This is Brian’s story, well it’s my perspective on Brian’s story. I first met Brian’s daughter when she reached out to me through my blog, Brian lived here, she did not, she was trying to get help and to understand what was happening to her dad. We talked many times, questions and tests to request the doctor to do, she suspected Dementia but was struggling to get the help and a diagnosis for her dad. She came to town, it was then that I met Brian for the first time. I’m 60, Brian a few years older at almost 65, Brian was struggling, I could see it, but he was still engaging, still had a spark, and a sense of humour, we all had lunch downtown, Brian enjoyed going downtown for coffee/ lunch. But Brian also liked and had for most of his life lived a life in isolation, a lifestyle he chose and was most happy in. ( I believe if we look back in history many of our talented and brilliant lived lives of isolation, likely in large part because it then allowed their creativity to flow, I believe this was likely the case with Brian, he was brilliant, and an extremely talented artist, photographer and craftsman.) Brian and I connected on that first meeting, in a way few would or could understand, he knew I had dementia as well, we had a knowing between us. It wasn’t long after that Brian ended up in the hospital, I went to the hospital, Brian was extremely sick at that point, again his daughter came, she stayed with me, I am only minutes from the hospital. Once Brian started to improve the cracks in the system started to show, Brian was placed in a room with another three people, this is not in his best interest, his meets are now not being met, this is a man who’s life of isolation requires he have that quiet space, which he could not have with others surrounding him, he did fairly well though given the circumstances, unless they were trying to do things he didn’t want, or they didn’t have the time to help him with the things he needed help with. I visited Brian often, we would walk the hallways, I would take him boiled eggs and yogurt. He would always ask me where my car was ask me to help him escape, we would laugh, I loved Brian’s humour, before I would leave I would always tell him to be good, he’d laugh say no, I’d say good, there’s no fun in being good anyways. Finally Brian went home, but this was short lived, again Brian ended up in hospital this time it became apparent Brian was going to need care, and the family started looking at options. Brian’s Dementia was moving at a fairly rapid pace, I took Brian’s daughter to several facilities, the concern that was always at the top of the list was Brian’s absolute need for his own space, his own room, so he could maintain his privacy, and his quiet. Unfortunately Brian ended up in a facility in a four bed unit,( which should be outlawed), it wasn’t long before Brian was struggling, his daughter was continually trying to get them to address the fact that Brians struggles were being created by the environment they had him in, he was purple dotted( this means aggressive and behavioural issues, Brian was not a mean or violent man, Brian was a man who could not and did not function well in an environment where there was constant noise and chatter. Another battle to have Brian moved again, ( it is a known and proven fact that these moves create decline in people), Brian was moved to another faculty, again Brian’s need for privacy and quiet were fought for, he needed to be able to stay in his room, he wanted his meals in his room( this was against policy) so again Brian was subjected to environmental things that caused anxiety, stress, agitation for Brian, nurses trying to trick him by putting pills in his yogurt, as though because of his dementia he wouldn’t know( dementia people are not stupid, they just can’t communicate in the same way anymore), so if they had taken the time to tell Brian they were going to give it to him that way, it may of been better received, Brian should also have been given the right to refuse these medications. Brian still had a great grasp of what was going on around him, he understood, but he wanted his wishes to be upheld and fought back when they were not. He communicated in the only way people heard at this point, and often that was with behaviour. Brian’s family would take him out, he always did well, he continued to struggle in the facility though, forced to be in a dining room of strangers, I still had good visits with Brian, then Brian ended up back in the hospital, this time things did not look like he would recover, Brian had a very explicit health a Care directive, I arrived, I spend time with Brian’s love Ann, and his son, I explained what the process of dying can look like what changes they might see, I spent time talking with his son, who was struggling, But he did and was able to finally say to do what his father wanted. Brian wanted no interventions, the doctor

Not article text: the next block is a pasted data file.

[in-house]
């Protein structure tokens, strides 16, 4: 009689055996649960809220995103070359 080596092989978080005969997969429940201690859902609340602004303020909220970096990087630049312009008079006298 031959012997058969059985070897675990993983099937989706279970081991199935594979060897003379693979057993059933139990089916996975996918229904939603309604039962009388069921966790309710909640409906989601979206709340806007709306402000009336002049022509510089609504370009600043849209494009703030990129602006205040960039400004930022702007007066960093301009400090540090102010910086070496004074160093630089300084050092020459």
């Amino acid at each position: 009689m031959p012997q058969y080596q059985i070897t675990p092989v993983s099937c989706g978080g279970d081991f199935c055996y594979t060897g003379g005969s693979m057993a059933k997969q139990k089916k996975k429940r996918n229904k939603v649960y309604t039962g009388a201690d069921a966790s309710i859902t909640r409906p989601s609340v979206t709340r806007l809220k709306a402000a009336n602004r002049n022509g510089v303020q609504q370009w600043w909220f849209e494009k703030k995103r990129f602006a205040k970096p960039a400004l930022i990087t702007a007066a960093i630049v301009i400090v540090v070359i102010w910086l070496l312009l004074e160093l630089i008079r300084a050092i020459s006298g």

on came in, I was talking to Brian, asking him, if he understood that by having no interventions like antibiotics etc, he would die, yes he knew that, the doctor said “ he doesn’t know or understand , wow, I couldn’t believe what I had just heard, he then went on to say he wasn’t comfortable and he would continue treatment until Brians doctor ( he was away) returned. This is where education even for doctors becomes so important ( whether the doctor was comfortable or not should have never come into play, Brian had a health Care directive which was know not being upheld). Brian wants me to call his daughter, I do, she assures him she’s on her way. And so the family injures the stress of know having to fight a fight that they shouldn’t have had to, to have his wishes upheld. They wanted him moved to Hospice, that’s not possible either, he has to be returned to the facility ( the family is told they can provide palliative care there so they do not transfer patients to hospice. ( This is a human rights issue). Again more stress for the family, Brian is transported back to the facility